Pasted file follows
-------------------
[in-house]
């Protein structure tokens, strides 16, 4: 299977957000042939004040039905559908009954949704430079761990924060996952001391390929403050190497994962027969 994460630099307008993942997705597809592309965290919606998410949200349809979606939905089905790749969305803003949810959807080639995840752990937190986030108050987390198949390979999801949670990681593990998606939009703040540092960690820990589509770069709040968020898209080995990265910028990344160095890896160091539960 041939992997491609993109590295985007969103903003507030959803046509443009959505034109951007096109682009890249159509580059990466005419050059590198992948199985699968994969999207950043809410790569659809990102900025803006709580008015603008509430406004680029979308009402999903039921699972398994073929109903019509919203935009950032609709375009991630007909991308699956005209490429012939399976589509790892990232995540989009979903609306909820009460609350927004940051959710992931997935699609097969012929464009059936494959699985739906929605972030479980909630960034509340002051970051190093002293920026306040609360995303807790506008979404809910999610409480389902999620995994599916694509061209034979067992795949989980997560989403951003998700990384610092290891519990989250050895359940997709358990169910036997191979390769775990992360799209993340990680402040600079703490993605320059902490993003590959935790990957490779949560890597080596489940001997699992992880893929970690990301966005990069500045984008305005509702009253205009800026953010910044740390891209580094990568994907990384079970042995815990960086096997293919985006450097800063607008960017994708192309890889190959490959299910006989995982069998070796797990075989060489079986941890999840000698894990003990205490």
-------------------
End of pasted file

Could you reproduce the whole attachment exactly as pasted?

[in-house]
């Protein structure tokens, strides 16, 4: 299977957000042939004040039905559908009954949704430079761990924060996952001391390929403050190497994962027969 994460630099307008993942997705597809592309965290919606998410949200349809979606939905089905790749969305803003949810959807080639995840752990937190986030108050987390198949390979999801949670990681593990998606939009703040540092960690820990589509770069709040968020898209080995990265910028990344160095890896160091539960 041939992997491609993109590295985007969103903003507030959803046509443009959505034109951007096109682009890249159509580059990466005419050059590198992948199985699968994969999207950043809410790569659809990102900025803006709580008015603008509430406004680029979308009402999903039921699972398994073929109903019509919203935009950032609709375009991630007909991308699956005209490429012939399976589509790892990232995540989009979903609306909820009460609350927004940051959710992931997935699609097969012929464009059936494959699985739906929605972030479980909630960034509340002051970051190093002293920026306040609360995303807790506008979404809910999610409480389902999620995994599916694509061209034979067992795949989980997560989403951003998700990384610092290891519990989250050895359940997709358990169910036997191979390769775990992360799209993340990680402040600079703490993605320059902490993003590959935790990957490779949560890597080596489940001997699992992880893929970690990301966005990069500045984008305005509702009253205009800026953010910044740390891209580094990568994907990384079970042995815990960086096997293919985006450097800063607008960017994708192309890889190959490959299910006989995982069998070796797990075989060489079986941890999840000698894990003990205490």